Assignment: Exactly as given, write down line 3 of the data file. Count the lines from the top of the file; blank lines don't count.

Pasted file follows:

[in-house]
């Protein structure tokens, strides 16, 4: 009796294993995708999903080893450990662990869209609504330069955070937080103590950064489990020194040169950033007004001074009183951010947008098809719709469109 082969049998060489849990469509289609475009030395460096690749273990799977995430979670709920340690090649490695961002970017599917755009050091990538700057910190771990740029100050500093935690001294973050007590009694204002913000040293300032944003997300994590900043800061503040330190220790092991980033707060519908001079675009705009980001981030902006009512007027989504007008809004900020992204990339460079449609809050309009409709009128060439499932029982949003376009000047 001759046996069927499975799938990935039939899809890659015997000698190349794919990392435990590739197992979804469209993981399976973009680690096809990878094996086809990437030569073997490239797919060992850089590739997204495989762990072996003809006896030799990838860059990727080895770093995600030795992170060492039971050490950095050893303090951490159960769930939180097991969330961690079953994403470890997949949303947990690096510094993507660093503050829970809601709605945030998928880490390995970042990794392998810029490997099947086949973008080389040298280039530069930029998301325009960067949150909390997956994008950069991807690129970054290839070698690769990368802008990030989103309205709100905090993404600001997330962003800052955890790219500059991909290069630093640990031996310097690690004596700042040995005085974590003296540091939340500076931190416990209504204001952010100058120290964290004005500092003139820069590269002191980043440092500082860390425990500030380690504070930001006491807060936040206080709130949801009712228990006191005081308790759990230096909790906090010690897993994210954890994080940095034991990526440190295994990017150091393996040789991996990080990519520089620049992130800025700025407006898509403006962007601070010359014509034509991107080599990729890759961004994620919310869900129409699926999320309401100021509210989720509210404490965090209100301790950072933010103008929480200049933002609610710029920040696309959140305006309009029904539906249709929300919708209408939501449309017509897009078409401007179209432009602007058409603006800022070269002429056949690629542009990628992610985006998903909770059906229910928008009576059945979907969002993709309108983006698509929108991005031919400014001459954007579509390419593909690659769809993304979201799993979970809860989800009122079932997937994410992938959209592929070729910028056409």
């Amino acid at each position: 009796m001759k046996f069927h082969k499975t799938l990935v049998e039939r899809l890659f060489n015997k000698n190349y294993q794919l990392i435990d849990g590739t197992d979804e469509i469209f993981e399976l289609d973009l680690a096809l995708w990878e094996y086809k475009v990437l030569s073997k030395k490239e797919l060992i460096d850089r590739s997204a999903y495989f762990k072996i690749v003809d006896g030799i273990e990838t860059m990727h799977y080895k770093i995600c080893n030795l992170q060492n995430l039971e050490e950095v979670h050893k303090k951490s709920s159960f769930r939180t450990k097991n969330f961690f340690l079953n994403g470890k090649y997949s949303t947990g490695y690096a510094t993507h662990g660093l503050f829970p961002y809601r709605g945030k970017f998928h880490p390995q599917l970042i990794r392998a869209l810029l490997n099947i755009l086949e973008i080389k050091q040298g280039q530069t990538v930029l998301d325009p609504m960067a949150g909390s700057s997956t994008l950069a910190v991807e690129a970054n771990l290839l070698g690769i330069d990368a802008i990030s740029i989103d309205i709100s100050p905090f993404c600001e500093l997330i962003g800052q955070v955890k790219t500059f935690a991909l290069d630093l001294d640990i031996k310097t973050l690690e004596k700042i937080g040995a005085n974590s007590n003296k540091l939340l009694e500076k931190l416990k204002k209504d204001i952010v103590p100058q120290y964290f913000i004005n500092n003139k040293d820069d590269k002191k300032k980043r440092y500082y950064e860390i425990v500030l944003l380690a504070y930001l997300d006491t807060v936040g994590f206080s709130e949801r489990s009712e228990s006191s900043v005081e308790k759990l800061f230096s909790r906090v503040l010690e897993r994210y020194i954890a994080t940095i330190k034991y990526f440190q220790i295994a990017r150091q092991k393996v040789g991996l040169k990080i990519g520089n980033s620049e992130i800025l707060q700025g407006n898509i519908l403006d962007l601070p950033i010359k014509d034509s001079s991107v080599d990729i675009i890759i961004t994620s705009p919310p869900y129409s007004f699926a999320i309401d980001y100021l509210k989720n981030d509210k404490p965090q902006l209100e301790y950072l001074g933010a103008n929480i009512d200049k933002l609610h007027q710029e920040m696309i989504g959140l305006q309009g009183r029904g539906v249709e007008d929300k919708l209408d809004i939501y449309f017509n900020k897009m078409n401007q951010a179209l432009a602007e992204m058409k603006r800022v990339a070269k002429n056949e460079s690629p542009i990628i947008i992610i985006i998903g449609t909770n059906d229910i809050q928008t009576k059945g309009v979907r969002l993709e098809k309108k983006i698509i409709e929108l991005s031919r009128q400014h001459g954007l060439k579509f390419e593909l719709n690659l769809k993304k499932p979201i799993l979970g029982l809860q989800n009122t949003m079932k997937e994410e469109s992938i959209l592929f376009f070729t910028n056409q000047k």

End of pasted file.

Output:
């Amino acid at each position: 009796m001759k046996f069927h082969k499975t799938l990935v049998e039939r899809l890659f060489n015997k000698n190349y294993q794919l990392i435990d849990g590739t197992d979804e469509i469209f993981e399976l289609d973009l680690a096809l995708w990878e094996y086809k475009v990437l030569s073997k030395k490239e797919l060992i460096d850089r590739s997204a999903y495989f762990k072996i690749v003809d006896g030799i273990e990838t860059m990727h799977y080895k770093i995600c080893n030795l992170q060492n995430l039971e050490e950095v979670h050893k303090k951490s709920s159960f769930r939180t450990k097991n969330f961690f340690l079953n994403g470890k090649y997949s949303t947990g490695y690096a510094t993507h662990g660093l503050f829970p961002y809601r709605g945030k970017f998928h880490p390995q599917l970042i990794r392998a869209l810029l490997n099947i755009l086949e973008i080389k050091q040298g280039q530069t990538v930029l998301d325009p609504m960067a949150g909390s700057s997956t994008l950069a910190v991807e690129a970054n771990l290839l070698g690769i330069d990368a802008i990030s740029i989103d309205i709100s100050p905090f993404c600001e500093l997330i962003g800052q955070v955890k790219t500059f935690a991909l290069d630093l001294d640990i031996k310097t973050l690690e004596k700042i937080g040995a005085n974590s007590n003296k540091l939340l009694e500076k931190l416990k204002k209504d204001i952010v103590p100058q120290y964290f913000i004005n500092n003139k040293d820069d590269k002191k300032k980043r440092y500082y950064e860390i425990v500030l944003l380690a504070y930001l997300d006491t807060v936040g994590f206080s709130e949801r489990s009712e228990s006191s900043v005081e308790k759990l800061f230096s909790r906090v503040l010690e897993r994210y020194i954890a994080t940095i330190k034991y990526f440190q220790i295994a990017r150091q092991k393996v040789g991996l040169k990080i990519g520089n980033s620049e992130i800025l707060q700025g407006n898509i519908l403006d962007l601070p950033i010359k014509d034509s001079s991107v080599d990729i675009i890759i961004t994620s705009p919310p869900y129409s007004f699926a999320i309401d980001y100021l509210k989720n981030d509210k404490p965090q902006l209100e301790y950072l001074g933010a103008n929480i009512d200049k933002l609610h007027q710029e920040m696309i989504g959140l305006q309009g009183r029904g539906v249709e007008d929300k919708l209408d809004i939501y449309f017509n900020k897009m078409n401007q951010a179209l432009a602007e992204m058409k603006r800022v990339a070269k002429n056949e460079s690629p542009i990628i947008i992610i985006i998903g449609t909770n059906d229910i809050q928008t009576k059945g309009v979907r969002l993709e098809k309108k983006i698509i409709e929108l991005s031919r009128q400014h001459g954007l060439k579509f390419e593909l719709n690659l769809k993304k499932p979201i799993l979970g029982l809860q989800n009122t949003m079932k997937e994410e469109s992938i959209l592929f376009f070729t910028n056409q000047k």